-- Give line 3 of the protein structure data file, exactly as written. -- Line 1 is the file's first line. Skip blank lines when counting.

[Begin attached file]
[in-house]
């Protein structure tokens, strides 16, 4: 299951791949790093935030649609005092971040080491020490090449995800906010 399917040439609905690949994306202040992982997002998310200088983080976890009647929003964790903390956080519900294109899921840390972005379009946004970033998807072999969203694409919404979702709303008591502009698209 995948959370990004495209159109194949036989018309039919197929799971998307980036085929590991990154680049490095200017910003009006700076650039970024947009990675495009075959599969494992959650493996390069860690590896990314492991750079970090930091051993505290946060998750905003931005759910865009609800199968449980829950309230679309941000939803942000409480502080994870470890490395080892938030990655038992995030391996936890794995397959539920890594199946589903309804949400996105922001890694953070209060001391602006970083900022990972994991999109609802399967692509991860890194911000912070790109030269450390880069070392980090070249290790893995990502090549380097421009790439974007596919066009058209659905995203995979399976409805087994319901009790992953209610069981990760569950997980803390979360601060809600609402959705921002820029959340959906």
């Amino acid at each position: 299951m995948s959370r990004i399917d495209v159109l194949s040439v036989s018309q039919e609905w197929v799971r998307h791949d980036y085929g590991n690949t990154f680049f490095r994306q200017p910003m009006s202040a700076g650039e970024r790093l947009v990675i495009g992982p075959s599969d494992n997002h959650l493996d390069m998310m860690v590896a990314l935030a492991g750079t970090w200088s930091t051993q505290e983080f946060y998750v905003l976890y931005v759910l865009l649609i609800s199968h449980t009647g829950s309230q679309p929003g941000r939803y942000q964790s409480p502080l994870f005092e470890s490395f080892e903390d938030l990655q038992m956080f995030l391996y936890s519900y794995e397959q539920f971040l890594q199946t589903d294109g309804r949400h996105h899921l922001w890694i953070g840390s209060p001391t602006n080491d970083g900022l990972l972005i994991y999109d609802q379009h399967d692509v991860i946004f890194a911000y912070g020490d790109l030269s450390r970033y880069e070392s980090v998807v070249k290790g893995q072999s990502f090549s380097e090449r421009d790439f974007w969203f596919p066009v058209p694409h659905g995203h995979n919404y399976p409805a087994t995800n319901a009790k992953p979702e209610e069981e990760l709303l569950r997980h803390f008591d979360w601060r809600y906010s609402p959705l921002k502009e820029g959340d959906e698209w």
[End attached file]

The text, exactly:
């Amino acid at each position: 299951m995948s959370r990004i399917d495209v159109l194949s040439v036989s018309q039919e609905w197929v799971r998307h791949d980036y085929g590991n690949t990154f680049f490095r994306q200017p910003m009006s202040a700076g650039e970024r790093l947009v990675i495009g992982p075959s599969d494992n997002h959650l493996d390069m998310m860690v590896a990314l935030a492991g750079t970090w200088s930091t051993q505290e983080f946060y998750v905003l976890y931005v759910l865009l649609i609800s199968h449980t009647g829950s309230q679309p929003g941000r939803y942000q964790s409480p502080l994870f005092e470890s490395f080892e903390d938030l990655q038992m956080f995030l391996y936890s519900y794995e397959q539920f971040l890594q199946t589903d294109g309804r949400h996105h899921l922001w890694i953070g840390s209060p001391t602006n080491d970083g900022l990972l972005i994991y999109d609802q379009h399967d692509v991860i946004f890194a911000y912070g020490d790109l030269s450390r970033y880069e070392s980090v998807v070249k290790g893995q072999s990502f090549s380097e090449r421009d790439f974007w969203f596919p066009v058209p694409h659905g995203h995979n919404y399976p409805a087994t995800n319901a009790k992953p979702e209610e069981e990760l709303l569950r997980h803390f008591d979360w601060r809600y906010s609402p959705l921002k502009e820029g959340d959906e698209w």